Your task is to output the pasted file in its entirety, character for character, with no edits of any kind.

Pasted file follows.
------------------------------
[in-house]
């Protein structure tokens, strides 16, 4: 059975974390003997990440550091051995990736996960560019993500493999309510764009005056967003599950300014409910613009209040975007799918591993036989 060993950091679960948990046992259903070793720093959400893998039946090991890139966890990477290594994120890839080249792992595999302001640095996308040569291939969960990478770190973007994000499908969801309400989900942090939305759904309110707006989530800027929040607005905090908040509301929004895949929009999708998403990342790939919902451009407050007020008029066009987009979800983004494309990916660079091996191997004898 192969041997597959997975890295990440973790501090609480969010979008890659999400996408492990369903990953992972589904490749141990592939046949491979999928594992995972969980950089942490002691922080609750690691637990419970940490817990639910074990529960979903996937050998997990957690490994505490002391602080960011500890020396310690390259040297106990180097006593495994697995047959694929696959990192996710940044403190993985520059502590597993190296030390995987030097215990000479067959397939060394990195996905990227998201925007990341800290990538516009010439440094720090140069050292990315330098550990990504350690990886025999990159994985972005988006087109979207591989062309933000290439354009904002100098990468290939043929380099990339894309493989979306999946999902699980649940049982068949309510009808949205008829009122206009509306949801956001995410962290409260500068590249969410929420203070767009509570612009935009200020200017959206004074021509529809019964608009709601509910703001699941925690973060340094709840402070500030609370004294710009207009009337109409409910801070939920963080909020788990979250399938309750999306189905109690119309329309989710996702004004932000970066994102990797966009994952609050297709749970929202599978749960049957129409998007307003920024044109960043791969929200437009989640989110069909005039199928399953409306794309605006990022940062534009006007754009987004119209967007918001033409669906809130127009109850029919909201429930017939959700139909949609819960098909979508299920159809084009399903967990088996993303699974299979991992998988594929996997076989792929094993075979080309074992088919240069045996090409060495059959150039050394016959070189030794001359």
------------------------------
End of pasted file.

[in-house]
């Protein structure tokens, strides 16, 4: 059975974390003997990440550091051995990736996960560019993500493999309510764009005056967003599950300014409910613009209040975007799918591993036989 060993950091679960948990046992259903070793720093959400893998039946090991890139966890990477290594994120890839080249792992595999302001640095996308040569291939969960990478770190973007994000499908969801309400989900942090939305759904309110707006989530800027929040607005905090908040509301929004895949929009999708998403990342790939919902451009407050007020008029066009987009979800983004494309990916660079091996191997004898 192969041997597959997975890295990440973790501090609480969010979008890659999400996408492990369903990953992972589904490749141990592939046949491979999928594992995972969980950089942490002691922080609750690691637990419970940490817990639910074990529960979903996937050998997990957690490994505490002391602080960011500890020396310690390259040297106990180097006593495994697995047959694929696959990192996710940044403190993985520059502590597993190296030390995987030097215990000479067959397939060394990195996905990227998201925007990341800290990538516009010439440094720090140069050292990315330098550990990504350690990886025999990159994985972005988006087109979207591989062309933000290439354009904002100098990468290939043929380099990339894309493989979306999946999902699980649940049982068949309510009808949205008829009122206009509306949801956001995410962290409260500068590249969410929420203070767009509570612009935009200020200017959206004074021509529809019964608009709601509910703001699941925690973060340094709840402070500030609370004294710009207009009337109409409910801070939920963080909020788990979250399938309750999306189905109690119309329309989710996702004004932000970066994102990797966009994952609050297709749970929202599978749960049957129409998007307003920024044109960043791969929200437009989640989110069909005039199928399953409306794309605006990022940062534009006007754009987004119209967007918001033409669906809130127009109850029919909201429930017939959700139909949609819960098909979508299920159809084009399903967990088996993303699974299979991992998988594929996997076989792929094993075979080309074992088919240069045996090409060495059959150039050394016959070189030794001359």